Export drive: Palm oil, cassava, to lead Rivers export drive in FG’s ‘one-state-one-product’ scheme

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A worker holds harvested oil palm fruit for a photograph at the PT Perkebunan Nusantara plantation and production factory in Kertajaya, Banten Province, Indonesia, on Monday, June 20, 2011. PT Perkebunan Nusantara VIII is a state owned palm fruit plantation and palm oil factory. Photographer: Dadang Tri/Bloomberg via Getty Images

* Sea-foods, rice, petrochemicals also on the card

By Codratus Godson

Palm oil and cassava have returned as the key products that would lead Rivers State’s export drive. The FG has listed 22 such crops identified with different states in its one-state-one-crop project.

Details:

Rivers State, which made waves with palm oil before coal and crude oil took over in quick succession, has returned to palm produce as number choice in the national project called one-state-one-product (OSOP) export drive scheme.

The Nigeria Export Promotion Council (NEPC), which disclosed Thursday, December 10, 2020, in Port Harcourt, said Cassava has also been penciled down as an alternate crop. The state is also to push in sea-foods, rice and petrochemicals.

Rivers State is already a force in petrochemicals as Indorama-Eleme is exporting the products as well as excess urea fertilizer from Port Harcourt through the company’s own jetty at Onne.

The South-South Zonal Coordinator of NEPC, Joe Itah, who announced the choice of Pam produce at a workshop said stakeholders and experts in the palm value chain would be brought together from time to push Rivers State into a major palm produce exporter.

Rivers State is already a big force in palm oil as it has one of the biggest and oldest investors, Siat, which built up the Ubima plantation before the investment was taken over as Rivers State Oil Palm (RISONPALM). It was sold back to Siat in the Chibuike Amaechi years to return to viable and productive ways.

Nigeria is now the fifth largest producer of palm oil and is said to be one of the largest importers too. Rivers State now wants to play big in the value chain.

Rivers State is also a big player in cassava as the Etche, Ikwerre and Ogoni forests witness big cassava farms. The state also established a large-scale cassava processing complex at Afam with 23 satellite semi-processing plants to feed the main plant near Port Harcourt.

The project which was earlier conceptualized by the defunct Rivers State Sustainable Development Agency (RSSDA) a joint project with Shell, has been delayed for years due to political crisis but the present administration says it is set to commission it into action.

The project is expected to boost other cassava by-products especially different grades of starch and flour that seem to be sought-after in the international market and with pharmaceutical firms.

Speaking at the event to train exporters, Itah said it is one in the series of developmental programmes lined up by the Council in its effort at diversifying the economic base of the country – to move away from total dependence on crude oil as the country’s mainstay and major source of income.

He went on: “The task of creating new ways, adapting to the non-oil export generating culture, and migrating from an import prone – near total consumerist attitude, to the one of manufacturing exporter, is a difficult one, especially after many years of dependency on oil. This is not made easier by the seeming difficulties around our operating environment.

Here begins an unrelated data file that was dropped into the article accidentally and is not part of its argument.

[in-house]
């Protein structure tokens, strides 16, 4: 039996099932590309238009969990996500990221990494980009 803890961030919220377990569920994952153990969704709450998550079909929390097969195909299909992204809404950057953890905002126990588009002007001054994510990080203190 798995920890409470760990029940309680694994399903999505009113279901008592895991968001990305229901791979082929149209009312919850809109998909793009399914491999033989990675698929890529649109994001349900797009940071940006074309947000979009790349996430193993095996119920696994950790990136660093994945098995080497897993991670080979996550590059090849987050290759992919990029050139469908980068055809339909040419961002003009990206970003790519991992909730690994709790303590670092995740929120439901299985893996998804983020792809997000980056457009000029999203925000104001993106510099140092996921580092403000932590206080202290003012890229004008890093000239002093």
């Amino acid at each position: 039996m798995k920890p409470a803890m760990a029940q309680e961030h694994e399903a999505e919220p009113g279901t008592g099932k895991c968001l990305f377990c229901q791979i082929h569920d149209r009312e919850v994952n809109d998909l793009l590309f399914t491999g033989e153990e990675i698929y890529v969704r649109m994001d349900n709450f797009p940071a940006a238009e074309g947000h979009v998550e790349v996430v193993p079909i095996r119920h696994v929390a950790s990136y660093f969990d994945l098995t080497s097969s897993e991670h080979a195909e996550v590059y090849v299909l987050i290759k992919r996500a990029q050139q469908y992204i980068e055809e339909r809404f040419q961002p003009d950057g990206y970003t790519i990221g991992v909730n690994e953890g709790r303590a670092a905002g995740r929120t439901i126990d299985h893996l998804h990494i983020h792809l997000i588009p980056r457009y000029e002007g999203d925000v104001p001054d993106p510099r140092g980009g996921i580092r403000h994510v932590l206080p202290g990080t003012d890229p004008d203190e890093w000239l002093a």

“The spate of economic uncertainties around most economies of the world has shown us that it was time to really seat up, and even more than ever, seek to do things differently – to enhance the economy of the nation.

“It is in pursuit of this goal that the Nigerian Export Promotion Council (NEPC) has established the One-State-One-Product project which in itself is an offshoot from the Zero Oil Plan Initiative. The Zero Oil Plan Initiative is a Federal government driven economic arrangement enshrined within the Economic Recovery and Growth Plan (ERGP), to develop and promote 22 choice products where Nigeria has comparative and competitive advantage, for export. It was first introduced in 2016 to lift the nation out of the then recession.”

For Rivers State, he said, “The OSOP product is palm oil – with cassava as an alternate product. But there are few more other products of interest in the state that could do well in exports including seafoods, rice and petrochemicals among others.

“The main intention of today’s gathering is to create more awareness on the existence and operations of the OSOP, to engender effective ownership and implementation. The number of participants in today’s event might not cover all players within the product’s value-chain but the engagements are progressive and at different levels. By next year, additional linkage platforms and activities will be arranged, to give stakeholders the leverage to stand stronger in their non-oil exports endeavours.”

For Rivers to fire down with the selected products, NEPC brought in the state’s Commissioner of Commerce and Industry, Clare Nwankpa, to discuss how synergy could be created between Government and the Organized Private Sector (OPS) to enhance economic development in the State.

He stated; “We are also privileged to have other tested resource persons including Director of Agriculture Maurice Ogolo; the Head of Department Finance (DFD) of CBN Augusta Osuya; and Ofon Udofia, the Executive Secretary Institute of Export Operations and Management, among others, to tackle the issues of harnessing potentials and financing exports in these sub-sectors.

The South-south boss equally extended appreciation sister agencies including SON, RMRDC, ADP, NAFDAC, the Nigeria Customs, the Organized Private Sector and exporters for coming to support the course.

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